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From: full-disclosure () lists netsys com (Nick FitzGerald)
Date: Fri, 26 Jul 2002 18:34:32 +1200

Jeff Kell <jeff-kell () utc edu> replied to http-equiv () malware com:

[I thought I replied to "http-equiv"'s message earlier, but on 
checking I sent it direct, not to the lists...]

Just tested something here. Typically IE can or will open files
depending what the contents are regardless of the extension that it
is: <html> tag in a gif or some other file type should or can be
rendered by IE for what the contents are, not the extension.

The Windows run function (IE viewer) ignores the extension (sort of) if
the file is in a portable OLE-type format.  For example, go in Word and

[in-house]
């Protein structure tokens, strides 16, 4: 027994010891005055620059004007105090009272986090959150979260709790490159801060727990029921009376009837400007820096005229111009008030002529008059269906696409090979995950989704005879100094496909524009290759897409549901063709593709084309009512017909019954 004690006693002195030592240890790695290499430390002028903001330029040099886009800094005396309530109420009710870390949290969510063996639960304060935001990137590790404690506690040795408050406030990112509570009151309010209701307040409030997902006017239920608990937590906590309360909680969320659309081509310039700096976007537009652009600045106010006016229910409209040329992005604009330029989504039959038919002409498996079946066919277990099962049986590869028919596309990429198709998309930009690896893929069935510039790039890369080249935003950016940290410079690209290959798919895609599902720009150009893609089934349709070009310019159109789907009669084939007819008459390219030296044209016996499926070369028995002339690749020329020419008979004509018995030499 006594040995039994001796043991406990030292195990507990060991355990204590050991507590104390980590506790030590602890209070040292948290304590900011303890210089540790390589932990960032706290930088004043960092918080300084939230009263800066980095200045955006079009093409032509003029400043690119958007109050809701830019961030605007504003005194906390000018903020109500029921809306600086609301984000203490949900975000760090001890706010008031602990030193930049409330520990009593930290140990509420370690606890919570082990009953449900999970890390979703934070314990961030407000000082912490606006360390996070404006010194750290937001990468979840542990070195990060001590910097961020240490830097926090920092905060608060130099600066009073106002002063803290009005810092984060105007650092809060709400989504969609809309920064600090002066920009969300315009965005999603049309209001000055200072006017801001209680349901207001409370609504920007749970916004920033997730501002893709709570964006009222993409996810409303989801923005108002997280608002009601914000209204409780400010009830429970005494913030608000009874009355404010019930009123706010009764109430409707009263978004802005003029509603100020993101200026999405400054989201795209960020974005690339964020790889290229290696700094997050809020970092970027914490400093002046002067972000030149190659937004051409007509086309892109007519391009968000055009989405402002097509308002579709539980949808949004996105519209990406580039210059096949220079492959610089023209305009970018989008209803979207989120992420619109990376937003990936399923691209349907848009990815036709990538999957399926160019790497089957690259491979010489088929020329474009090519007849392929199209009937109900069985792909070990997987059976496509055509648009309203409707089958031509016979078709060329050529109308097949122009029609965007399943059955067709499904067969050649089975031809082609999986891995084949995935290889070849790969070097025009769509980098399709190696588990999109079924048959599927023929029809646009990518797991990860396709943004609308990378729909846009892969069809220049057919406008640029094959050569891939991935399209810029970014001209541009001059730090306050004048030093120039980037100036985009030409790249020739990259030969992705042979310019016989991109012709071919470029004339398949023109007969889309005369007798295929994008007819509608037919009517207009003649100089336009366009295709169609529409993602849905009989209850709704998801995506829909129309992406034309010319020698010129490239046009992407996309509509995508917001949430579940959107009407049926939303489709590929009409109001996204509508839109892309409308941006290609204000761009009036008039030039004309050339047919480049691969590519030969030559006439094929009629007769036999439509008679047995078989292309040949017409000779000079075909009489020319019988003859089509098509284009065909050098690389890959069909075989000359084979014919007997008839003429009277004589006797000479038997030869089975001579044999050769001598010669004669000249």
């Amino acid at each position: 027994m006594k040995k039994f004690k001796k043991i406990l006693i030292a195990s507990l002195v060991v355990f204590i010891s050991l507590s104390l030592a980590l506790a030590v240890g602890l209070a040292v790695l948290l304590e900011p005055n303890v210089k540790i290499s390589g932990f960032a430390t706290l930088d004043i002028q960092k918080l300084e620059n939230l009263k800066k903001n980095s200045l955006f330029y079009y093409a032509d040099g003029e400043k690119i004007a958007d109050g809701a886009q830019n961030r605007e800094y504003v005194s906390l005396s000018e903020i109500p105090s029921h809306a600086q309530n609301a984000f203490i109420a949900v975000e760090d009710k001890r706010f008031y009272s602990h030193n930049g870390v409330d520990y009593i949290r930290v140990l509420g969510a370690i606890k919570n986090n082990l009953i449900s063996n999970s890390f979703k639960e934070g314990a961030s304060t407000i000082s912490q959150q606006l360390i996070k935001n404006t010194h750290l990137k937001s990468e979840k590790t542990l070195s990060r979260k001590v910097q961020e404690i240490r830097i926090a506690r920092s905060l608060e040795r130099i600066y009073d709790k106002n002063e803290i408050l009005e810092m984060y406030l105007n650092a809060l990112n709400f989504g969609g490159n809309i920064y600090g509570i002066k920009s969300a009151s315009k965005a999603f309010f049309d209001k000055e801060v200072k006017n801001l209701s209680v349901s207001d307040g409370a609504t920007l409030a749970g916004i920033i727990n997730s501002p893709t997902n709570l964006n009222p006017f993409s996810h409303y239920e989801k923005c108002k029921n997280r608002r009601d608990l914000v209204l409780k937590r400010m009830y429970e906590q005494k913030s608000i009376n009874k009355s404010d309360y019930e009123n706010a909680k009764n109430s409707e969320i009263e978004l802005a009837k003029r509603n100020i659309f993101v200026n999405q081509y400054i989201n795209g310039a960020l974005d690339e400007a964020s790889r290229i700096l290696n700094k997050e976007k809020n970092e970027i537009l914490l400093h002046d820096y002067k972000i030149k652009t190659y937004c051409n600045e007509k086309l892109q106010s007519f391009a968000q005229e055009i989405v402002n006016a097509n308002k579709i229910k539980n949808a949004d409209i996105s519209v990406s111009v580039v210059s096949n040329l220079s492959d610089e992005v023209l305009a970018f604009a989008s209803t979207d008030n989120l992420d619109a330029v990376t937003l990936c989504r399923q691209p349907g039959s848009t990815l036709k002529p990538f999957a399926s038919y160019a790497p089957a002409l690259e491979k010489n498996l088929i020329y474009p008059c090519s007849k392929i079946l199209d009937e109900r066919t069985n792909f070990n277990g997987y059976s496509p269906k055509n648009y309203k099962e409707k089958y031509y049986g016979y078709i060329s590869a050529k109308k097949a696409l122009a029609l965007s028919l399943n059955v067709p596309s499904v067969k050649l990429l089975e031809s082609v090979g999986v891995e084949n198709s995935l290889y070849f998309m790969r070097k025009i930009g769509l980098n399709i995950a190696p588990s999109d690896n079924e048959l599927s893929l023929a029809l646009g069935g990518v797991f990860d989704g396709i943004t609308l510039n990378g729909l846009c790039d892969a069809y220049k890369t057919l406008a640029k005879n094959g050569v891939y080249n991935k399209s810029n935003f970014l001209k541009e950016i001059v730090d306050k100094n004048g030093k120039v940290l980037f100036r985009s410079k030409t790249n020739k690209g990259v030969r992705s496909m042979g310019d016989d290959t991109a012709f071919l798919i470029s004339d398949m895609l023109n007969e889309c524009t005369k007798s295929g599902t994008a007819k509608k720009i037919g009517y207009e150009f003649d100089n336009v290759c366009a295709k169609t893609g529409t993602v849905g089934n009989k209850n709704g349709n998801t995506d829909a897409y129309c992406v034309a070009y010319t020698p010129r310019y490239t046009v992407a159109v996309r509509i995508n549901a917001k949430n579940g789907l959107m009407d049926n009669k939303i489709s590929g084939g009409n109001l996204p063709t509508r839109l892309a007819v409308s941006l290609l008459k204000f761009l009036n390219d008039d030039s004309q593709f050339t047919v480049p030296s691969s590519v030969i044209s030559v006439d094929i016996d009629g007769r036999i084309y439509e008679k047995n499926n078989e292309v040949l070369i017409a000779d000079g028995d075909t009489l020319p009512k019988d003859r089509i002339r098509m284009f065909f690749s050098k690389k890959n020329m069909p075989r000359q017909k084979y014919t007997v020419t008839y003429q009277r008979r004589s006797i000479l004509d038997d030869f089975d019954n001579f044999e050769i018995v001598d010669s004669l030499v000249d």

create "foo.doc".  Exit and rename "foo.doc" to "foo.fubar".  Double
click "foo.fubar" and Word opens up.  Same for Excel and other things.

If the extension is known, it appears to try and use it.  If not, it
will look for OLE-extensions and launch what matches.

It's the other way around -- if a file's extension is not registered
on the system trying to "run" (or "open") the file, depending on how 
it is being "opened", some further checks than just "what is 
registered to handle this extension" are made.  One of those checks 
determines whether the file is apparently internally an OLE2 file, 
and if so the application registered to handle the CLSID of the root 
directory entry in the OLE2 file is directed to open the file.  If 
that CLSID is also not registered then the usual "Open With..." 
dialog appears.  Another file type tested for in this process is the 
DOS ("MZ") EXE format, which can be run "as normal", depending on the 
"open" method used, depsite having been renamed to a non-EXE 

Thus, "http-equiv"'s discovery that a non-extensioned EXE could be 
launched through one of these code execution holes is not all that

Nick FitzGerald
Computer Virus Consulting Ltd.
Ph/FAX: +64 3 3529854

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